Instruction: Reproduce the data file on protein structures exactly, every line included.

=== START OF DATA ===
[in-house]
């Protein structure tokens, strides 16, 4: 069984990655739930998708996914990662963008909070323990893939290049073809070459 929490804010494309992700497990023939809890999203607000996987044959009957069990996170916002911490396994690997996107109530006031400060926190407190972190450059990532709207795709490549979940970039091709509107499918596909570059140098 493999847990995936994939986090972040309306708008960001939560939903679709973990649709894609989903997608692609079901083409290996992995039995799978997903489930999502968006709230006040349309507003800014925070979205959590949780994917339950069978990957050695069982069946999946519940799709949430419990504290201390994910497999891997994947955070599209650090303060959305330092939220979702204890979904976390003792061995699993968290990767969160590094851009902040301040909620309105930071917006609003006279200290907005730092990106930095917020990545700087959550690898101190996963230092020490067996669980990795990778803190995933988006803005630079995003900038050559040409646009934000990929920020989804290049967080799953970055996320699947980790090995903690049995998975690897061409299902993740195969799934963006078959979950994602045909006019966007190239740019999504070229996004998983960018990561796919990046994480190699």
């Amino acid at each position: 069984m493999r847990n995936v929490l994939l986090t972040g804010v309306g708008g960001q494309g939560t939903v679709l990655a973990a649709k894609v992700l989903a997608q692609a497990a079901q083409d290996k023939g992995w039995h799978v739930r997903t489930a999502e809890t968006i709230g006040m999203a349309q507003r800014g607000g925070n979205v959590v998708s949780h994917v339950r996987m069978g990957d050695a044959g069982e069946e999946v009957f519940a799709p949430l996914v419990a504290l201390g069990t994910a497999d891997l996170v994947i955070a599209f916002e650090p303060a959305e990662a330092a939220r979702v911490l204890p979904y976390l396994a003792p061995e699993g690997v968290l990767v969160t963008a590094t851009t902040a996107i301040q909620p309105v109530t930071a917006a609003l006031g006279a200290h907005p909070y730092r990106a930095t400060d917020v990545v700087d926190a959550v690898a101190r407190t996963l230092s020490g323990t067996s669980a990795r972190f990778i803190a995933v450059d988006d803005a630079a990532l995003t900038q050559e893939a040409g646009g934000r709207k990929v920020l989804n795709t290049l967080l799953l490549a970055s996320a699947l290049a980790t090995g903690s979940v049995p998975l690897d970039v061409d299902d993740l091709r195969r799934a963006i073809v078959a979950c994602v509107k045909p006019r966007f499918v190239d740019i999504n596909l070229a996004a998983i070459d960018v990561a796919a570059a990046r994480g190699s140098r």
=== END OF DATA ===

[in-house]
């Protein structure tokens, strides 16, 4: 069984990655739930998708996914990662963008909070323990893939290049073809070459 929490804010494309992700497990023939809890999203607000996987044959009957069990996170916002911490396994690997996107109530006031400060926190407190972190450059990532709207795709490549979940970039091709509107499918596909570059140098 493999847990995936994939986090972040309306708008960001939560939903679709973990649709894609989903997608692609079901083409290996992995039995799978997903489930999502968006709230006040349309507003800014925070979205959590949780994917339950069978990957050695069982069946999946519940799709949430419990504290201390994910497999891997994947955070599209650090303060959305330092939220979702204890979904976390003792061995699993968290990767969160590094851009902040301040909620309105930071917006609003006279200290907005730092990106930095917020990545700087959550690898101190996963230092020490067996669980990795990778803190995933988006803005630079995003900038050559040409646009934000990929920020989804290049967080799953970055996320699947980790090995903690049995998975690897061409299902993740195969799934963006078959979950994602045909006019966007190239740019999504070229996004998983960018990561796919990046994480190699």
């Amino acid at each position: 069984m493999r847990n995936v929490l994939l986090t972040g804010v309306g708008g960001q494309g939560t939903v679709l990655a973990a649709k894609v992700l989903a997608q692609a497990a079901q083409d290996k023939g992995w039995h799978v739930r997903t489930a999502e809890t968006i709230g006040m999203a349309q507003r800014g607000g925070n979205v959590v998708s949780h994917v339950r996987m069978g990957d050695a044959g069982e069946e999946v009957f519940a799709p949430l996914v419990a504290l201390g069990t994910a497999d891997l996170v994947i955070a599209f916002e650090p303060a959305e990662a330092a939220r979702v911490l204890p979904y976390l396994a003792p061995e699993g690997v968290l990767v969160t963008a590094t851009t902040a996107i301040q909620p309105v109530t930071a917006a609003l006031g006279a200290h907005p909070y730092r990106a930095t400060d917020v990545v700087d926190a959550v690898a101190r407190t996963l230092s020490g323990t067996s669980a990795r972190f990778i803190a995933v450059d988006d803005a630079a990532l995003t900038q050559e893939a040409g646009g934000r709207k990929v920020l989804n795709t290049l967080l799953l490549a970055s996320a699947l290049a980790t090995g903690s979940v049995p998975l690897d970039v061409d299902d993740l091709r195969r799934a963006i073809v078959a979950c994602v509107k045909p006019r966007f499918v190239d740019i999504n596909l070229a996004a998983i070459d960018v990561a796919a570059a990046r994480g190699s140098r």